RESULTS - Fifty-four patients were identified meeting criteria. The majority (92.6%) of KUBs contained multiple radiographs. Mean effective dose was 2.15 mSv ± 1.67 mSv. Only 26% of examinations effective dose was under 1 mSv. Body mass index, abdominal thickness, and image count were all associated with an increase in dose (P < .01 each). Similar to local KUBs, 88% of outside examinations contained multiple images.
CONCLUSION - KUB examinations in this contemporary setting are associated with a 2-fold higher effective dose then is often referenced. Increased effective dose is associated with increased patient size and number of images acquired. Nearly 1 in 5 patient's KUB effective dose was similar to a low-dose CT. KUBs role should be re-examined given its limited sensitivity, specificity, associated radiation, and other available imaging options.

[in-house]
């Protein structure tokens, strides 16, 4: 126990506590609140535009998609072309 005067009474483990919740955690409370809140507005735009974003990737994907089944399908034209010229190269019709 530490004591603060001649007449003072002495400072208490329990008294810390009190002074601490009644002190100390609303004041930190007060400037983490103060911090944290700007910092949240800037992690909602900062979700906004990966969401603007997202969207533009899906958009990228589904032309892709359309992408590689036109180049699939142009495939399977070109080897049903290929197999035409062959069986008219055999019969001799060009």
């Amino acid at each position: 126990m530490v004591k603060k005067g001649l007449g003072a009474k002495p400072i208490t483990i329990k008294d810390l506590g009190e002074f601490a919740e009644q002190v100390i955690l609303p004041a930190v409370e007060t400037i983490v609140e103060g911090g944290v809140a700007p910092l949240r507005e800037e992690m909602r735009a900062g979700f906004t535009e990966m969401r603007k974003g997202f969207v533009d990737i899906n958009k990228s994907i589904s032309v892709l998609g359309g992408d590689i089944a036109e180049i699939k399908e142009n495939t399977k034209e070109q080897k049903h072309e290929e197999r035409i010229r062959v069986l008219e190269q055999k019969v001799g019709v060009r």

Copyright © 2018. Published by Elsevier Inc.
BACKGROUND - Immune checkpoint inhibitors (ICIs) have substantially improved clinical outcomes in multiple cancer types and are increasingly being used in early disease settings and in combinations of different immunotherapies. However, ICIs can also cause severe or fatal immune-related adverse-events (irAEs). We aimed to identify and characterise cardiovascular irAEs that are significantly associated with ICIs.